Germany’s ruling alliance has agreed a package of measures to help industry amid rising power prices over the next five years, including slashing electricity tax and expanding subsidy schemes that are already in place. The agreement also means that an earlier proposal by Economy Minister Robert Habeck to cap electricity prices for industry is now off the table, news agencies reported.
The set of relief measures, which will mainly help power-intensive producers, is estimated to be worth EUR 12 billion in 2024 alone, according to German Chancellor Olaf Scholz. By 2028, the package is expected to amount to EUR 28 billion, according to other government officials.
Germany’s industry has been affected by the natural gas crisis caused by the Russia-Ukraine war, while the country’s domestic electricity supply has diminished since it shut down its last three nuclear reactors earlier this year. The government recently gave the green light to restarting several coal-fired power units as part of efforts to avert electricity shortages this winter.
Greenpeace: Germany should offer targeted support to firms switching to clean energy
The proposal, which has yet to be debated and approved by the German parliament, has been generally welcomed by industry representatives. However, the plan has also been criticized for its potential to hamper decarbonization by allowing carbon-emitting activities to continue, according to reports.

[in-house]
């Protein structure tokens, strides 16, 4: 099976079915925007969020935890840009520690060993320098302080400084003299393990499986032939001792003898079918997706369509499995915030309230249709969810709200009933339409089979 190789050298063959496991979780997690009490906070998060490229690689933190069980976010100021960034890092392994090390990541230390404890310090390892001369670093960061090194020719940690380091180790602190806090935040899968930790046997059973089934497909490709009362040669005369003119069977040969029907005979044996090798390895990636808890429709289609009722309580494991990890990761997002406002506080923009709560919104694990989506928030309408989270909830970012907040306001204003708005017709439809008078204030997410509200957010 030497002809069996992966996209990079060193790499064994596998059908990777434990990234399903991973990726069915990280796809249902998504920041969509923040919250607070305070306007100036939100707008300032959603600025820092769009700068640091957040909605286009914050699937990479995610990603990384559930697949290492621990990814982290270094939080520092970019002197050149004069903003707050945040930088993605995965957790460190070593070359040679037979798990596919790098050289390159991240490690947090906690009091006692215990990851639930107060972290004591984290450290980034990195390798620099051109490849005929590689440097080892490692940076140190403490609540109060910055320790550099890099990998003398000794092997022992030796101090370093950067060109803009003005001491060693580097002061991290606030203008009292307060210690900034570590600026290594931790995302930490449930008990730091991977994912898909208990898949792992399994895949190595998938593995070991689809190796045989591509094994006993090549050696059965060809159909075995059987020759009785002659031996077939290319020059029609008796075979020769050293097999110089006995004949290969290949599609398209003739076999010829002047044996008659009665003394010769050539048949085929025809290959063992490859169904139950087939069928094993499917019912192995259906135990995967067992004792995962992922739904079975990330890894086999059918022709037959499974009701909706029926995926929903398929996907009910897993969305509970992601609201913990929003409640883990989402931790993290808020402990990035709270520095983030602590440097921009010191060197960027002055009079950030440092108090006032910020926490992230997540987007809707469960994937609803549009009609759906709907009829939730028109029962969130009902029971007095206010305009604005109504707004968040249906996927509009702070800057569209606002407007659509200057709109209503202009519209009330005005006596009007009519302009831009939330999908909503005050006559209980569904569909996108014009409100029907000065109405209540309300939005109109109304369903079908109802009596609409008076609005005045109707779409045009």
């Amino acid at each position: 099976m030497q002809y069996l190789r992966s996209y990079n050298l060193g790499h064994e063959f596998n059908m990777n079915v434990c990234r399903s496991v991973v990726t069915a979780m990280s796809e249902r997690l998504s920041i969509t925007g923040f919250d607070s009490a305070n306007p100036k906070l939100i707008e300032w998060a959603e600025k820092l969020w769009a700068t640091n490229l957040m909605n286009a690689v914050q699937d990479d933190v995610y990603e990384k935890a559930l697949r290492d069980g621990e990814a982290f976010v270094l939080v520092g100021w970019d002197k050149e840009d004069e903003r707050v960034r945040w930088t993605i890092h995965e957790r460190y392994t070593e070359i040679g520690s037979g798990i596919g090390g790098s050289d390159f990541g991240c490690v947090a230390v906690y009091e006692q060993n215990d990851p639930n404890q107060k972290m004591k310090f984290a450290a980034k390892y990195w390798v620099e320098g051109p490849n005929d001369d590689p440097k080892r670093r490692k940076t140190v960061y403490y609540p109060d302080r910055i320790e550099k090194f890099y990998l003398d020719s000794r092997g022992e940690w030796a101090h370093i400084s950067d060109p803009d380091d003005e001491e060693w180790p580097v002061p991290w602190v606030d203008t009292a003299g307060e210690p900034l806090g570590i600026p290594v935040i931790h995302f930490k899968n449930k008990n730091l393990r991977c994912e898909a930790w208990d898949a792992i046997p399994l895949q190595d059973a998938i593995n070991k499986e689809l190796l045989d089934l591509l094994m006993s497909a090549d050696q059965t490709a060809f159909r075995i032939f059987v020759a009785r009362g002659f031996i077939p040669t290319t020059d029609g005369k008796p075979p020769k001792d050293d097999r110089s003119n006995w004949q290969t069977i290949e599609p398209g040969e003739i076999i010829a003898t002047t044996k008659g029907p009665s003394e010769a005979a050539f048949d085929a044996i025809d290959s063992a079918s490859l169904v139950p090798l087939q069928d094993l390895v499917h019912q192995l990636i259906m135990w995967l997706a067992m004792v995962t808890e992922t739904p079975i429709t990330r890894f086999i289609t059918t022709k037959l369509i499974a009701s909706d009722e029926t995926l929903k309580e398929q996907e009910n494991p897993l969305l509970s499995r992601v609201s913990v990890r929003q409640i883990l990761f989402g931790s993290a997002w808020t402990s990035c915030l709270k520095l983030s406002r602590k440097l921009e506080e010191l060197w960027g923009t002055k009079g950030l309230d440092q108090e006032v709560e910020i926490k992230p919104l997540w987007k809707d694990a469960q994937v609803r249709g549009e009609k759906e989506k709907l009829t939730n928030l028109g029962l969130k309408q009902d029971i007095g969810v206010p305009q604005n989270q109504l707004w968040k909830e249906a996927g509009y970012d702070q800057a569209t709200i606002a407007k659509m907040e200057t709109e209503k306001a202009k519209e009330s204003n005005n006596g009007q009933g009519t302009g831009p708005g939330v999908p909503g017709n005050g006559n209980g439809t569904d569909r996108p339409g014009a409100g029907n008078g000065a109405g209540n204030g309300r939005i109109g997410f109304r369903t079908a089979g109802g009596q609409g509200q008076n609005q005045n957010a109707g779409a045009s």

Greenpeace, for example, said the planned measures will undermine incentives to reduce energy consumption and emissions. The NGO believes the German government should provide targeted support to companies switching to energy-efficient production with renewable energy sources, according to reports.
Cutting electricity tax, extending subsidy schemes, keeping grid fees in check
Specifically, the package includes lowering electricity tax in 2024 and 2025 to the minimum allowed by the European Union (EU) regulations, of 0.05 eurocents per kWh, from 1.537 eurocents per kWh currently. This measure could be extended until 2028 if the federal budget allows it.
The proposal also includes extending for five years the subsidy scheme for 350 German companies that compete on the international market. The scheme compensates them for part of the CO2 costs for electricity under the EU Emissions Trading System (EU ETS), while the plan also envisages abolishing the rule that the first gigawatt hour is not compensated.
The package also includes a five-year extension of the rule that limits total carbon emission trading costs for around 90 energy-intensive companies, as well as a state subsidy to limit the rise of grid fees in 2024.